Lisa slams Belize, messy system shaping up for Florida next week

Latest update on the tropics provided by Local 10 Hurricane Specialist and Storm Surge Expert Michael Lowry


Hurricane Lisa packed quite a punch as it came ashore about 10 miles south of Belize City shortly after 5 PM ET yesterday. Though compact, its radius of maximum winds fell squarely over Belize City, pushing a destructive storm surge into Belize’s largest city.

Though sharp fringing coral reefs can lessen the impacts of storm surge, Belize City sits shoreward of a long barrier reef lagoon, which allows storm surge to not only build up, but waves breaking over the coral reefs to regenerate before lapping ashore.

Widespread coastal flooding was reported throughout Belize City, especially in the hours preceding landfall as the onshore component of Lisa’s eyewall winds lashed the coast.


Lisa’s circulation is quickly weakening over southeastern Mexico, but heavy rain and flash flooding continue to be a threat over the next few days.

Lisa’s circulation will emerge over the southern Bay of Campeche by early tomorrow, but redevelopment isn’t expected.


This weekend we’ll be following the beginnings of a big, messy weather system that will likely bring wet and windy conditions to Florida next week.

A sprawling area of low pressure at upper levels is slated to drop southward from the Carolinas into the Bahamas over the weekend and pinch off from its parent jet stream flow.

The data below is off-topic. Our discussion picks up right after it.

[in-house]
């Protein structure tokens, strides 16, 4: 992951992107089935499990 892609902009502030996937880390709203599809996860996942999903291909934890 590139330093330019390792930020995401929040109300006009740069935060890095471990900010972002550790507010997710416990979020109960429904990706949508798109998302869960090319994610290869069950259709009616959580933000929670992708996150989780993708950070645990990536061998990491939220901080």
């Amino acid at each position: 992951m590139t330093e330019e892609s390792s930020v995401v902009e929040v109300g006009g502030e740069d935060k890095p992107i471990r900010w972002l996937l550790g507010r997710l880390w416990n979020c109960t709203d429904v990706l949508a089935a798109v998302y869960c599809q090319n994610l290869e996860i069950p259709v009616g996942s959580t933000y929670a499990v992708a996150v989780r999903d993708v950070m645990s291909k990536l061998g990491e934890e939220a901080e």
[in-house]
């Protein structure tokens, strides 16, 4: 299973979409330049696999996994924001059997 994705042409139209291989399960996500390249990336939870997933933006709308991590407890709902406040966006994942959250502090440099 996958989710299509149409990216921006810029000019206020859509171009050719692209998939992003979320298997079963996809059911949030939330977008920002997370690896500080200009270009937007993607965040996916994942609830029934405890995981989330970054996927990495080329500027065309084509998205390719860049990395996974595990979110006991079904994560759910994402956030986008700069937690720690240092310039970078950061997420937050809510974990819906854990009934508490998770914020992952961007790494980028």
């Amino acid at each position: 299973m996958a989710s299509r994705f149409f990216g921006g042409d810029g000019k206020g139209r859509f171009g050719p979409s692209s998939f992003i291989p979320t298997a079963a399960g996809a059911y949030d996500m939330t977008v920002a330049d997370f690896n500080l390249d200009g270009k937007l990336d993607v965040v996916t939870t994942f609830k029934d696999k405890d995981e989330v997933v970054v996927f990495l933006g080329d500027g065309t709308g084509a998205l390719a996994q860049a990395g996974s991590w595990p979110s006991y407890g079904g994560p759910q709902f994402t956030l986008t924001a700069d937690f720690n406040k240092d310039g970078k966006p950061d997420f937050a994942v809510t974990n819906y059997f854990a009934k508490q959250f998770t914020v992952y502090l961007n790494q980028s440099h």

The large, lumbering non-tropical area of low pressure will drift westward by early next week as disturbed weather from the eastern Caribbean gets pulled northward underneath.


The upshot will be a big sloppy weather system pinwheeling toward the Florida peninsula for the middle part of next week.

The system may try to acquire tropical characteristics gradually but given the large, gyre-like circulation and nearby upper-level low, this process would take some time.

Regardless, the contrast of high pressure to the north and such a large area of low pressure to the south will mean breezy weather, high surf, and the potential for rain squalls across South Florida beginning early next week.


Elsewhere in the Atlantic, Hurricane Martin is accelerating northward into the far north Atlantic where it will merge with a powerful storm system by tomorrow.

No Atlantic hurricanes have been recorded in November as far north as Martin was at 11 AM ET this morning (Florence in 1994 was the highest-latitude November hurricane on record), a testament to its unusual strength, likely aided by historically warm sea surface temperatures in this part of the world.


About the Author:

Michael Lowry is Local 10's Hurricane Specialist and Storm Surge Expert.